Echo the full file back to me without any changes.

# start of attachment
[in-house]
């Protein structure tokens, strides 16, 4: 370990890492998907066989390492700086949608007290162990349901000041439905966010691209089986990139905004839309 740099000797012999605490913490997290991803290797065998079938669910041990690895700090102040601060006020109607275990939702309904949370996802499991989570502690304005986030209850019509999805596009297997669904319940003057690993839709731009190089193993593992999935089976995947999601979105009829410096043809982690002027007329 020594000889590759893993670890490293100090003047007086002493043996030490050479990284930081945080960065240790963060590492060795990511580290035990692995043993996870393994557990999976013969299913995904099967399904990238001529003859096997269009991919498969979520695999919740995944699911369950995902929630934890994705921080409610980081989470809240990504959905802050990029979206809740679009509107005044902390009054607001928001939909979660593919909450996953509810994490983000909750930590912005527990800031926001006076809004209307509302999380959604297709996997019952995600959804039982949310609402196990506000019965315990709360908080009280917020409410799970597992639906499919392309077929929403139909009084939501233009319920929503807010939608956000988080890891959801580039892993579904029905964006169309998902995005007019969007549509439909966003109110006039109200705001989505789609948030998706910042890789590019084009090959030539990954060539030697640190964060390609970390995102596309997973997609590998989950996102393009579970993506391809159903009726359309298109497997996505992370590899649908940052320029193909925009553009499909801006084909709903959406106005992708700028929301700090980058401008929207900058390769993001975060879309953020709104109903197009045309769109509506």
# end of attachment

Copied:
[in-house]
């Protein structure tokens, strides 16, 4: 370990890492998907066989390492700086949608007290162990349901000041439905966010691209089986990139905004839309 740099000797012999605490913490997290991803290797065998079938669910041990690895700090102040601060006020109607275990939702309904949370996802499991989570502690304005986030209850019509999805596009297997669904319940003057690993839709731009190089193993593992999935089976995947999601979105009829410096043809982690002027007329 020594000889590759893993670890490293100090003047007086002493043996030490050479990284930081945080960065240790963060590492060795990511580290035990692995043993996870393994557990999976013969299913995904099967399904990238001529003859096997269009991919498969979520695999919740995944699911369950995902929630934890994705921080409610980081989470809240990504959905802050990029979206809740679009509107005044902390009054607001928001939909979660593919909450996953509810994490983000909750930590912005527990800031926001006076809004209307509302999380959604297709996997019952995600959804039982949310609402196990506000019965315990709360908080009280917020409410799970597992639906499919392309077929929403139909009084939501233009319920929503807010939608956000988080890891959801580039892993579904029905964006169309998902995005007019969007549509439909966003109110006039109200705001989505789609948030998706910042890789590019084009090959030539990954060539030697640190964060390609970390995102596309997973997609590998989950996102393009579970993506391809159903009726359309298109497997996505992370590899649908940052320029193909925009553009499909801006084909709903959406106005992708700028929301700090980058401008929207900058390769993001975060879309953020709104109903197009045309769109509506």